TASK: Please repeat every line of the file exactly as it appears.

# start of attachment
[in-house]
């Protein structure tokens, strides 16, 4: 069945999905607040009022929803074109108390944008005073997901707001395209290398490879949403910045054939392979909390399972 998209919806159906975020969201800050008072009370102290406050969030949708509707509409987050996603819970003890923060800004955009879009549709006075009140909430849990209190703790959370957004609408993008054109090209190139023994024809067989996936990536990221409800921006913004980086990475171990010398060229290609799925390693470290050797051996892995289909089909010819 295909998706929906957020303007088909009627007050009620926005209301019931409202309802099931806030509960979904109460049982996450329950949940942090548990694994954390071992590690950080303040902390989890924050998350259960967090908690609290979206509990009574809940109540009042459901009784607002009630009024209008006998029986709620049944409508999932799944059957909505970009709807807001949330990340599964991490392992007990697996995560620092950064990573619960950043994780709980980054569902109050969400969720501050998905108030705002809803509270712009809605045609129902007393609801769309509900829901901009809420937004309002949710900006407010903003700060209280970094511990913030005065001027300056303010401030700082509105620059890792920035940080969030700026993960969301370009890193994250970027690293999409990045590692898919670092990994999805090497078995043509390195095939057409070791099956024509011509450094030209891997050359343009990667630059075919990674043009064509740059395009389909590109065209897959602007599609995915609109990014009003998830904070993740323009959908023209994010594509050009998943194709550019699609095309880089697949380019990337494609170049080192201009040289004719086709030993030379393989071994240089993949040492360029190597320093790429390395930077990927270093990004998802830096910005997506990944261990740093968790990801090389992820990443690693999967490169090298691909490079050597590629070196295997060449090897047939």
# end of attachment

[in-house]
């Protein structure tokens, strides 16, 4: 069945999905607040009022929803074109108390944008005073997901707001395209290398490879949403910045054939392979909390399972 998209919806159906975020969201800050008072009370102290406050969030949708509707509409987050996603819970003890923060800004955009879009549709006075009140909430849990209190703790959370957004609408993008054109090209190139023994024809067989996936990536990221409800921006913004980086990475171990010398060229290609799925390693470290050797051996892995289909089909010819 295909998706929906957020303007088909009627007050009620926005209301019931409202309802099931806030509960979904109460049982996450329950949940942090548990694994954390071992590690950080303040902390989890924050998350259960967090908690609290979206509990009574809940109540009042459901009784607002009630009024209008006998029986709620049944409508999932799944059957909505970009709807807001949330990340599964991490392992007990697996995560620092950064990573619960950043994780709980980054569902109050969400969720501050998905108030705002809803509270712009809605045609129902007393609801769309509900829901901009809420937004309002949710900006407010903003700060209280970094511990913030005065001027300056303010401030700082509105620059890792920035940080969030700026993960969301370009890193994250970027690293999409990045590692898919670092990994999805090497078995043509390195095939057409070791099956024509011509450094030209891997050359343009990667630059075919990674043009064509740059395009389909590109065209897959602007599609995915609109990014009003998830904070993740323009959908023209994010594509050009998943194709550019699609095309880089697949380019990337494609170049080192201009040289004719086709030993030379393989071994240089993949040492360029190597320093790429390395930077990927270093990004998802830096910005997506990944261990740093968790990801090389992820990443690693999967490169090298691909490079050597590629070196295997060449090897047939």